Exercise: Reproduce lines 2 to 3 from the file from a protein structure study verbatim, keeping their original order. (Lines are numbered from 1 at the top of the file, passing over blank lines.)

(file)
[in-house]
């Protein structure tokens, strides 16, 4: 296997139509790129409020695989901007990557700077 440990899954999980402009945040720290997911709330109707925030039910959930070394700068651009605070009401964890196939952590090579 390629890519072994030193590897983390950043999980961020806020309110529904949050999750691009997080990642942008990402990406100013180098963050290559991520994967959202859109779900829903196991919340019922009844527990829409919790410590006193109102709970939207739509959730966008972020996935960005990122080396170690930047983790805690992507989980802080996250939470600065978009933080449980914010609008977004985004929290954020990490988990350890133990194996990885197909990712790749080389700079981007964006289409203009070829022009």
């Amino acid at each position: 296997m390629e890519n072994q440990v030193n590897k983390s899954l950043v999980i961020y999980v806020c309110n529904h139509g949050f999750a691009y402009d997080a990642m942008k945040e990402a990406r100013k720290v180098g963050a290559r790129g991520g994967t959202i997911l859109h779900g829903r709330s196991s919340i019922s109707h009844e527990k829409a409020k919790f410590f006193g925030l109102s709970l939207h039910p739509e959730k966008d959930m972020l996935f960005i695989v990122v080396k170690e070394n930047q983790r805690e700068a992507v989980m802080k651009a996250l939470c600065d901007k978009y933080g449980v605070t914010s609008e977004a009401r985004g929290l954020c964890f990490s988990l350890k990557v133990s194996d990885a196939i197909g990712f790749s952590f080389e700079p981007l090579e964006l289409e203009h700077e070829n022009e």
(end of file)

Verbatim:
């Protein structure tokens, strides 16, 4: 296997139509790129409020695989901007990557700077 440990899954999980402009945040720290997911709330109707925030039910959930070394700068651009605070009401964890196939952590090579 390629890519072994030193590897983390950043999980961020806020309110529904949050999750691009997080990642942008990402990406100013180098963050290559991520994967959202859109779900829903196991919340019922009844527990829409919790410590006193109102709970939207739509959730966008972020996935960005990122080396170690930047983790805690992507989980802080996250939470600065978009933080449980914010609008977004985004929290954020990490988990350890133990194996990885197909990712790749080389700079981007964006289409203009070829022009």
């Amino acid at each position: 296997m390629e890519n072994q440990v030193n590897k983390s899954l950043v999980i961020y999980v806020c309110n529904h139509g949050f999750a691009y402009d997080a990642m942008k945040e990402a990406r100013k720290v180098g963050a290559r790129g991520g994967t959202i997911l859109h779900g829903r709330s196991s919340i019922s109707h009844e527990k829409a409020k919790f410590f006193g925030l109102s709970l939207h039910p739509e959730k966008d959930m972020l996935f960005i695989v990122v080396k170690e070394n930047q983790r805690e700068a992507v989980m802080k651009a996250l939470c600065d901007k978009y933080g449980v605070t914010s609008e977004a009401r985004g929290l954020c964890f990490s988990l350890k990557v133990s194996d990885a196939i197909g990712f790749s952590f080389e700079p981007l090579e964006l289409e203009h700077e070829n022009e």